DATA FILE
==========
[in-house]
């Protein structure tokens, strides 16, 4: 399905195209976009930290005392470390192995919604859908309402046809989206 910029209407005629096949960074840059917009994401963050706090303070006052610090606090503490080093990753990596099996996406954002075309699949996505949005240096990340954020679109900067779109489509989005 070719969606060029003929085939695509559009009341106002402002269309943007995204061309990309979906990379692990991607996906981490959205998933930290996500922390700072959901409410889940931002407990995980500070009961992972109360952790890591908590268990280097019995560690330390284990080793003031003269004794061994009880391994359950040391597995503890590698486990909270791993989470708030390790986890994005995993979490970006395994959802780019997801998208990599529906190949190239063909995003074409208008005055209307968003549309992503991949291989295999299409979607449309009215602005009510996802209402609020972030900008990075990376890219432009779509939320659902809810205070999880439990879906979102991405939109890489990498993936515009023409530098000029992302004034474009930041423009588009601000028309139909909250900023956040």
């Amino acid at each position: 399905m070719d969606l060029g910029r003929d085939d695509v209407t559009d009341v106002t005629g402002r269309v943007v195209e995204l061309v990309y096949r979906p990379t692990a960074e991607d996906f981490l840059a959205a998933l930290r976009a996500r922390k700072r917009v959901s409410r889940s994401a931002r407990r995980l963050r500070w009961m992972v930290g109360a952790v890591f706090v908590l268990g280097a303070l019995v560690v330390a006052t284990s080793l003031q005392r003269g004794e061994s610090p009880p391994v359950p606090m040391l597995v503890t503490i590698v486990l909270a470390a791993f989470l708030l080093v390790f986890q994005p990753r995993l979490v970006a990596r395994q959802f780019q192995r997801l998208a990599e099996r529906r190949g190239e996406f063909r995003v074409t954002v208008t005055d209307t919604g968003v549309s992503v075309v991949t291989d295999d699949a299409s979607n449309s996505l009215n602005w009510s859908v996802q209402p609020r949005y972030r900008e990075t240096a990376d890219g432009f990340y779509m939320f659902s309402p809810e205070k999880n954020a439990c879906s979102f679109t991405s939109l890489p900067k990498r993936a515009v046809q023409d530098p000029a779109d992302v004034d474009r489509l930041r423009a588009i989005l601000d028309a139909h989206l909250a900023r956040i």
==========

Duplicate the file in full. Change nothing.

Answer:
[in-house]
């Protein structure tokens, strides 16, 4: 399905195209976009930290005392470390192995919604859908309402046809989206 910029209407005629096949960074840059917009994401963050706090303070006052610090606090503490080093990753990596099996996406954002075309699949996505949005240096990340954020679109900067779109489509989005 070719969606060029003929085939695509559009009341106002402002269309943007995204061309990309979906990379692990991607996906981490959205998933930290996500922390700072959901409410889940931002407990995980500070009961992972109360952790890591908590268990280097019995560690330390284990080793003031003269004794061994009880391994359950040391597995503890590698486990909270791993989470708030390790986890994005995993979490970006395994959802780019997801998208990599529906190949190239063909995003074409208008005055209307968003549309992503991949291989295999299409979607449309009215602005009510996802209402609020972030900008990075990376890219432009779509939320659902809810205070999880439990879906979102991405939109890489990498993936515009023409530098000029992302004034474009930041423009588009601000028309139909909250900023956040």
């Amino acid at each position: 399905m070719d969606l060029g910029r003929d085939d695509v209407t559009d009341v106002t005629g402002r269309v943007v195209e995204l061309v990309y096949r979906p990379t692990a960074e991607d996906f981490l840059a959205a998933l930290r976009a996500r922390k700072r917009v959901s409410r889940s994401a931002r407990r995980l963050r500070w009961m992972v930290g109360a952790v890591f706090v908590l268990g280097a303070l019995v560690v330390a006052t284990s080793l003031q005392r003269g004794e061994s610090p009880p391994v359950p606090m040391l597995v503890t503490i590698v486990l909270a470390a791993f989470l708030l080093v390790f986890q994005p990753r995993l979490v970006a990596r395994q959802f780019q192995r997801l998208a990599e099996r529906r190949g190239e996406f063909r995003v074409t954002v208008t005055d209307t919604g968003v549309s992503v075309v991949t291989d295999d699949a299409s979607n449309s996505l009215n602005w009510s859908v996802q209402p609020r949005y972030r900008e990075t240096a990376d890219g432009f990340y779509m939320f659902s309402p809810e205070k999880n954020a439990c879906s979102f679109t991405s939109l890489p900067k990498r993936a515009v046809q023409d530098p000029a779109d992302v004034d474009r489509l930041r423009a588009i989005l601000d028309a139909h989206l909250a900023r956040i």